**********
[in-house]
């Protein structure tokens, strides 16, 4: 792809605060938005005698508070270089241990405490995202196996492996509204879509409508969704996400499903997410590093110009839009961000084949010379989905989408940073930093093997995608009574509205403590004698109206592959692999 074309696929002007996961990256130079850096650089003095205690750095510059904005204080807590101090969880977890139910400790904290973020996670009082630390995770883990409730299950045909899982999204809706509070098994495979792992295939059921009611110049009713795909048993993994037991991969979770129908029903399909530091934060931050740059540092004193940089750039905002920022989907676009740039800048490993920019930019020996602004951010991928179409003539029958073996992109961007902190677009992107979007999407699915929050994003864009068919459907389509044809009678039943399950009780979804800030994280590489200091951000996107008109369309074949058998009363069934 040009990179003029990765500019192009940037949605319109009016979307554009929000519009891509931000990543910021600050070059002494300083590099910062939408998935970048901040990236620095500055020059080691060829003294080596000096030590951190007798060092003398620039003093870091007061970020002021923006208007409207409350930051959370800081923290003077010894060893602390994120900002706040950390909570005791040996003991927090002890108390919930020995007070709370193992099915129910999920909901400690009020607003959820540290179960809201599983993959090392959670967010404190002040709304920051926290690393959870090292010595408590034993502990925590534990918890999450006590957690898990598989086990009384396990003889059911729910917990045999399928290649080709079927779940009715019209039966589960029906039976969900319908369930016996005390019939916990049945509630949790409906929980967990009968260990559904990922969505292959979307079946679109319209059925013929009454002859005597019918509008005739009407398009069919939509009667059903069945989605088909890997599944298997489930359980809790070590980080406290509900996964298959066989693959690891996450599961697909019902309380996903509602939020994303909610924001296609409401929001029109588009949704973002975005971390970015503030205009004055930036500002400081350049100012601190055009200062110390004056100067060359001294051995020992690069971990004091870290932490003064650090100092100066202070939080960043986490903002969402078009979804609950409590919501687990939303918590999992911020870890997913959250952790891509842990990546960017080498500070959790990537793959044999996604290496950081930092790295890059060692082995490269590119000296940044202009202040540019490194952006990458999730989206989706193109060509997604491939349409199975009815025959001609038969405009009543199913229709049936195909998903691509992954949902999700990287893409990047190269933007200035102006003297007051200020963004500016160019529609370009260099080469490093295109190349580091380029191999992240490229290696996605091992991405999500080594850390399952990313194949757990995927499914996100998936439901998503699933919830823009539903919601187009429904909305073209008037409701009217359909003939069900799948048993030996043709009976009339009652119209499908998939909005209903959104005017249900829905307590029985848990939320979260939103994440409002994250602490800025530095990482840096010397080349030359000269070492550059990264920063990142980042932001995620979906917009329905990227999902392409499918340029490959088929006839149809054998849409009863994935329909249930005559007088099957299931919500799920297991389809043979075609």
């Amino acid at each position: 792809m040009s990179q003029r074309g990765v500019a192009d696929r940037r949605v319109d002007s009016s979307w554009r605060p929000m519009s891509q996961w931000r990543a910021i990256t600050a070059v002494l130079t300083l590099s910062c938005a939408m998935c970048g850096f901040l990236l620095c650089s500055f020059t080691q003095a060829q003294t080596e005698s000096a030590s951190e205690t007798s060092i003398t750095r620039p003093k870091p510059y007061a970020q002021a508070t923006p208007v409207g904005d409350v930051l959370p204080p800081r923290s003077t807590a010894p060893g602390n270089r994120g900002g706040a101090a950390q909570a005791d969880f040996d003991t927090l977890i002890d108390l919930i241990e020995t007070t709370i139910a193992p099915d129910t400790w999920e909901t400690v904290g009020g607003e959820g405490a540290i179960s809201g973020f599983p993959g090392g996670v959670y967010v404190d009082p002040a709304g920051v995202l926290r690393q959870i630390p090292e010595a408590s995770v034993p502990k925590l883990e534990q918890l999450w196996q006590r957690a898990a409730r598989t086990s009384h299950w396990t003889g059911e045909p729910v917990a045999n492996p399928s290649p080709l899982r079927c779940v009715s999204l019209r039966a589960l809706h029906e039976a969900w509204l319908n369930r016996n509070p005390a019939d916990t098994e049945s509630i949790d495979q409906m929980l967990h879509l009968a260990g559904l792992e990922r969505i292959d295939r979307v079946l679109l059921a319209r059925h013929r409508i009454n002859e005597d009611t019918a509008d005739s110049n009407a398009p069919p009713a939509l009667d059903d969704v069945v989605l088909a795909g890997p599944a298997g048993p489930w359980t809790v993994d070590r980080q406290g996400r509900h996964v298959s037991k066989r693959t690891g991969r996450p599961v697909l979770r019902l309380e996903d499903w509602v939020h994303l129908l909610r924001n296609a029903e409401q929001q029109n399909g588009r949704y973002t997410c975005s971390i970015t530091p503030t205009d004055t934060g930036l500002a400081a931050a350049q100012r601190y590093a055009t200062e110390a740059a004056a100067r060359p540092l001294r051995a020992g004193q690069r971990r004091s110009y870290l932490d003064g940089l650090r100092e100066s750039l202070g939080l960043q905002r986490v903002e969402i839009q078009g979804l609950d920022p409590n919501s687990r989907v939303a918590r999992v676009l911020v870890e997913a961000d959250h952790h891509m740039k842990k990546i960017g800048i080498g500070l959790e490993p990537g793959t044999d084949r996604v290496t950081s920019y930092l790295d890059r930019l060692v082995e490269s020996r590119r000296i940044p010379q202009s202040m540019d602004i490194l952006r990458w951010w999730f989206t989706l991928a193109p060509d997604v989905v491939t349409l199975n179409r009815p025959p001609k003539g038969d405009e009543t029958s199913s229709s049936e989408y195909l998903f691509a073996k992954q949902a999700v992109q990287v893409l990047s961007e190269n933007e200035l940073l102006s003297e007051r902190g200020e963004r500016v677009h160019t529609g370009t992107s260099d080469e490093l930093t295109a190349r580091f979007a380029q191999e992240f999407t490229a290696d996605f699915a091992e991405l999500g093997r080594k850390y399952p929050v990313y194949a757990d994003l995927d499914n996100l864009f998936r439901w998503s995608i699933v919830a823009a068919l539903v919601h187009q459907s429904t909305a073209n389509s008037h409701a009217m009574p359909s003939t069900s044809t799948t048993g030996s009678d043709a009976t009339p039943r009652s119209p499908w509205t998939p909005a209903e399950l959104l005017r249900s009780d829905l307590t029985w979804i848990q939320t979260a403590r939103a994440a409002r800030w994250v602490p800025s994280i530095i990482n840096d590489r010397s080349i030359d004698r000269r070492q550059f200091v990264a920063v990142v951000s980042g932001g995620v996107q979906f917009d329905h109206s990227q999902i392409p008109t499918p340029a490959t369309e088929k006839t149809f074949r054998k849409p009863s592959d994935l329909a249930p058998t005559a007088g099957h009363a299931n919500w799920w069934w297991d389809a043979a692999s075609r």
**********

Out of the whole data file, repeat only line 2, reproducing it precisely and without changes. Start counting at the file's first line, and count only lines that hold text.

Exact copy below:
């Protein structure tokens, strides 16, 4: 792809605060938005005698508070270089241990405490995202196996492996509204879509409508969704996400499903997410590093110009839009961000084949010379989905989408940073930093093997995608009574509205403590004698109206592959692999 074309696929002007996961990256130079850096650089003095205690750095510059904005204080807590101090969880977890139910400790904290973020996670009082630390995770883990409730299950045909899982999204809706509070098994495979792992295939059921009611110049009713795909048993993994037991991969979770129908029903399909530091934060931050740059540092004193940089750039905002920022989907676009740039800048490993920019930019020996602004951010991928179409003539029958073996992109961007902190677009992107979007999407699915929050994003864009068919459907389509044809009678039943399950009780979804800030994280590489200091951000996107008109369309074949058998009363069934 040009990179003029990765500019192009940037949605319109009016979307554009929000519009891509931000990543910021600050070059002494300083590099910062939408998935970048901040990236620095500055020059080691060829003294080596000096030590951190007798060092003398620039003093870091007061970020002021923006208007409207409350930051959370800081923290003077010894060893602390994120900002706040950390909570005791040996003991927090002890108390919930020995007070709370193992099915129910999920909901400690009020607003959820540290179960809201599983993959090392959670967010404190002040709304920051926290690393959870090292010595408590034993502990925590534990918890999450006590957690898990598989086990009384396990003889059911729910917990045999399928290649080709079927779940009715019209039966589960029906039976969900319908369930016996005390019939916990049945509630949790409906929980967990009968260990559904990922969505292959979307079946679109319209059925013929009454002859005597019918509008005739009407398009069919939509009667059903069945989605088909890997599944298997489930359980809790070590980080406290509900996964298959066989693959690891996450599961697909019902309380996903509602939020994303909610924001296609409401929001029109588009949704973002975005971390970015503030205009004055930036500002400081350049100012601190055009200062110390004056100067060359001294051995020992690069971990004091870290932490003064650090100092100066202070939080960043986490903002969402078009979804609950409590919501687990939303918590999992911020870890997913959250952790891509842990990546960017080498500070959790990537793959044999996604290496950081930092790295890059060692082995490269590119000296940044202009202040540019490194952006990458999730989206989706193109060509997604491939349409199975009815025959001609038969405009009543199913229709049936195909998903691509992954949902999700990287893409990047190269933007200035102006003297007051200020963004500016160019529609370009260099080469490093295109190349580091380029191999992240490229290696996605091992991405999500080594850390399952990313194949757990995927499914996100998936439901998503699933919830823009539903919601187009429904909305073209008037409701009217359909003939069900799948048993030996043709009976009339009652119209499908998939909005209903959104005017249900829905307590029985848990939320979260939103994440409002994250602490800025530095990482840096010397080349030359000269070492550059990264920063990142980042932001995620979906917009329905990227999902392409499918340029490959088929006839149809054998849409009863994935329909249930005559007088099957299931919500799920297991389809043979075609």